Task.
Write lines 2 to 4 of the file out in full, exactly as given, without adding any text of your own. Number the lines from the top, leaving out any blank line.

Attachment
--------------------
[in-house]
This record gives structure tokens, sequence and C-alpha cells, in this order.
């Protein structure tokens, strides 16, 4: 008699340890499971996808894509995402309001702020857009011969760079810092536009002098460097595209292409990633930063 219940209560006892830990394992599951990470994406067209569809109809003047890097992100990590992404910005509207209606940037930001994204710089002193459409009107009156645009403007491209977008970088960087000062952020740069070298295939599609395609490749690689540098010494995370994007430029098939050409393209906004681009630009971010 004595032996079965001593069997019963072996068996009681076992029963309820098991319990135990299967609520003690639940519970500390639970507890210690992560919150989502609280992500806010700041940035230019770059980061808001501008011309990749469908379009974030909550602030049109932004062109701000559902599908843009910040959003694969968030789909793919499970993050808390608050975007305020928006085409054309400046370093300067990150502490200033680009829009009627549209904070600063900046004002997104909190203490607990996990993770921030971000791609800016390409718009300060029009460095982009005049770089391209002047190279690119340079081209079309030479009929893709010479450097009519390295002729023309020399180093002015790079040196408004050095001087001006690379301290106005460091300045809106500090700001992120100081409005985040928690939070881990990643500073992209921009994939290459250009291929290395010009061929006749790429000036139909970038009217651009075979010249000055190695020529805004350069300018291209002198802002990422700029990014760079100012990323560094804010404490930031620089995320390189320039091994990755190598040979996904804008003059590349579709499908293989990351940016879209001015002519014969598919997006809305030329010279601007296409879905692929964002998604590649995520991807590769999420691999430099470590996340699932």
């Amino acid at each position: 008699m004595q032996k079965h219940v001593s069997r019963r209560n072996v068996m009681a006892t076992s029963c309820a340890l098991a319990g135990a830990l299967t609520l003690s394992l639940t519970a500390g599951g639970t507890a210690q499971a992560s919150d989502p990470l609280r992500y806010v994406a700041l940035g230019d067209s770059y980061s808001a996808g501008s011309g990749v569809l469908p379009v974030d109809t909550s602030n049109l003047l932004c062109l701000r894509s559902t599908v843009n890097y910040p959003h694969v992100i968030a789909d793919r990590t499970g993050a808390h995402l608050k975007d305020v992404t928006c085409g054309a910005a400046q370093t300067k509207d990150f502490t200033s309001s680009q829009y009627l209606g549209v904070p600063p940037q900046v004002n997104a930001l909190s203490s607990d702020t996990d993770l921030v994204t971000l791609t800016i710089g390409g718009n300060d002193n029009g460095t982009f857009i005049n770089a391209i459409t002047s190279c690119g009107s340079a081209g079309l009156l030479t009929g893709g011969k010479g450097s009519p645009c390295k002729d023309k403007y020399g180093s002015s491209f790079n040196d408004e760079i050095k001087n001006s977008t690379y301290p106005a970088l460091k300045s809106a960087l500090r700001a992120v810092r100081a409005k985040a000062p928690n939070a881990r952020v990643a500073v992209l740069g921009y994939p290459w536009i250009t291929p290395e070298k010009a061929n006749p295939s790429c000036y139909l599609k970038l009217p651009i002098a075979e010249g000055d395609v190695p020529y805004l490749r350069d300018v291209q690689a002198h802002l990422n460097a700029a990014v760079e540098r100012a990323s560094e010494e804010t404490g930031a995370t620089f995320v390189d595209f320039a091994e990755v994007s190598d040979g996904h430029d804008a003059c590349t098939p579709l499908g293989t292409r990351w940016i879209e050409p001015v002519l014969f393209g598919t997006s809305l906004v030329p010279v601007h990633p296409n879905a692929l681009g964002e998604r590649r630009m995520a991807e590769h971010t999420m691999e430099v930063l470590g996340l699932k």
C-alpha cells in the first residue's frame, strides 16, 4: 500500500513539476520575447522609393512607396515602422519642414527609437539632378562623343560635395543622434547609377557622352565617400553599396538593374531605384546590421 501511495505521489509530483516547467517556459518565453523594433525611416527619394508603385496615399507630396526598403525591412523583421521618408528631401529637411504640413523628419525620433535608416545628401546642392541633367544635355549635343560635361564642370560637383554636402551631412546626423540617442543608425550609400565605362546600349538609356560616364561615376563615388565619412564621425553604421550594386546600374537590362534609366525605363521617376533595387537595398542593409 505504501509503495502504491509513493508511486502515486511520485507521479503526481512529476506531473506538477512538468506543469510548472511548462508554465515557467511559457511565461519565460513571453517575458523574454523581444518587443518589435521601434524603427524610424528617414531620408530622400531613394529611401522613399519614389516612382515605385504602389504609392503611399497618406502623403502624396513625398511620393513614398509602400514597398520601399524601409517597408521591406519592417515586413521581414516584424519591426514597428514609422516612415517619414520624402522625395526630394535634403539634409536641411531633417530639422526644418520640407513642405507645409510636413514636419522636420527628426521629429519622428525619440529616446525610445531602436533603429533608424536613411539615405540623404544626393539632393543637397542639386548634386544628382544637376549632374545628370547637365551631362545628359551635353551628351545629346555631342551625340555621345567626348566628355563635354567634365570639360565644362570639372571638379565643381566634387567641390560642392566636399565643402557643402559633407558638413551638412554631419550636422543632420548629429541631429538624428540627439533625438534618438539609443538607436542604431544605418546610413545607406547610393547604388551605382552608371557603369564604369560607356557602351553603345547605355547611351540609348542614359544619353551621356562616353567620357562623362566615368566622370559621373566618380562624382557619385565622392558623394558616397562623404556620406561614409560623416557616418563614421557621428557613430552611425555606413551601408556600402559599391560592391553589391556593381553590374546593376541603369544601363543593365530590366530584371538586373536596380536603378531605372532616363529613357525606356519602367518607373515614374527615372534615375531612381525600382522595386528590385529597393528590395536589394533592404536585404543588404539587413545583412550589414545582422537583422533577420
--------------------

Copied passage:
This record gives structure tokens, sequence and C-alpha cells, in this order.
């Protein structure tokens, strides 16, 4: 008699340890499971996808894509995402309001702020857009011969760079810092536009002098460097595209292409990633930063 219940209560006892830990394992599951990470994406067209569809109809003047890097992100990590992404910005509207209606940037930001994204710089002193459409009107009156645009403007491209977008970088960087000062952020740069070298295939599609395609490749690689540098010494995370994007430029098939050409393209906004681009630009971010 004595032996079965001593069997019963072996068996009681076992029963309820098991319990135990299967609520003690639940519970500390639970507890210690992560919150989502609280992500806010700041940035230019770059980061808001501008011309990749469908379009974030909550602030049109932004062109701000559902599908843009910040959003694969968030789909793919499970993050808390608050975007305020928006085409054309400046370093300067990150502490200033680009829009009627549209904070600063900046004002997104909190203490607990996990993770921030971000791609800016390409718009300060029009460095982009005049770089391209002047190279690119340079081209079309030479009929893709010479450097009519390295002729023309020399180093002015790079040196408004050095001087001006690379301290106005460091300045809106500090700001992120100081409005985040928690939070881990990643500073992209921009994939290459250009291929290395010009061929006749790429000036139909970038009217651009075979010249000055190695020529805004350069300018291209002198802002990422700029990014760079100012990323560094804010404490930031620089995320390189320039091994990755190598040979996904804008003059590349579709499908293989990351940016879209001015002519014969598919997006809305030329010279601007296409879905692929964002998604590649995520991807590769999420691999430099470590996340699932």
């Amino acid at each position: 008699m004595q032996k079965h219940v001593s069997r019963r209560n072996v068996m009681a006892t076992s029963c309820a340890l098991a319990g135990a830990l299967t609520l003690s394992l639940t519970a500390g599951g639970t507890a210690q499971a992560s919150d989502p990470l609280r992500y806010v994406a700041l940035g230019d067209s770059y980061s808001a996808g501008s011309g990749v569809l469908p379009v974030d109809t909550s602030n049109l003047l932004c062109l701000r894509s559902t599908v843009n890097y910040p959003h694969v992100i968030a789909d793919r990590t499970g993050a808390h995402l608050k975007d305020v992404t928006c085409g054309a910005a400046q370093t300067k509207d990150f502490t200033s309001s680009q829009y009627l209606g549209v904070p600063p940037q900046v004002n997104a930001l909190s203490s607990d702020t996990d993770l921030v994204t971000l791609t800016i710089g390409g718009n300060d002193n029009g460095t982009f857009i005049n770089a391209i459409t002047s190279c690119g009107s340079a081209g079309l009156l030479t009929g893709g011969k010479g450097s009519p645009c390295k002729d023309k403007y020399g180093s002015s491209f790079n040196d408004e760079i050095k001087n001006s977008t690379y301290p106005a970088l460091k300045s809106a960087l500090r700001a992120v810092r100081a409005k985040a000062p928690n939070a881990r952020v990643a500073v992209l740069g921009y994939p290459w536009i250009t291929p290395e070298k010009a061929n006749p295939s790429c000036y139909l599609k970038l009217p651009i002098a075979e010249g000055d395609v190695p020529y805004l490749r350069d300018v291209q690689a002198h802002l990422n460097a700029a990014v760079e540098r100012a990323s560094e010494e804010t404490g930031a995370t620089f995320v390189d595209f320039a091994e990755v994007s190598d040979g996904h430029d804008a003059c590349t098939p579709l499908g293989t292409r990351w940016i879209e050409p001015v002519l014969f393209g598919t997006s809305l906004v030329p010279v601007h990633p296409n879905a692929l681009g964002e998604r590649r630009m995520a991807e590769h971010t999420m691999e430099v930063l470590g996340l699932k």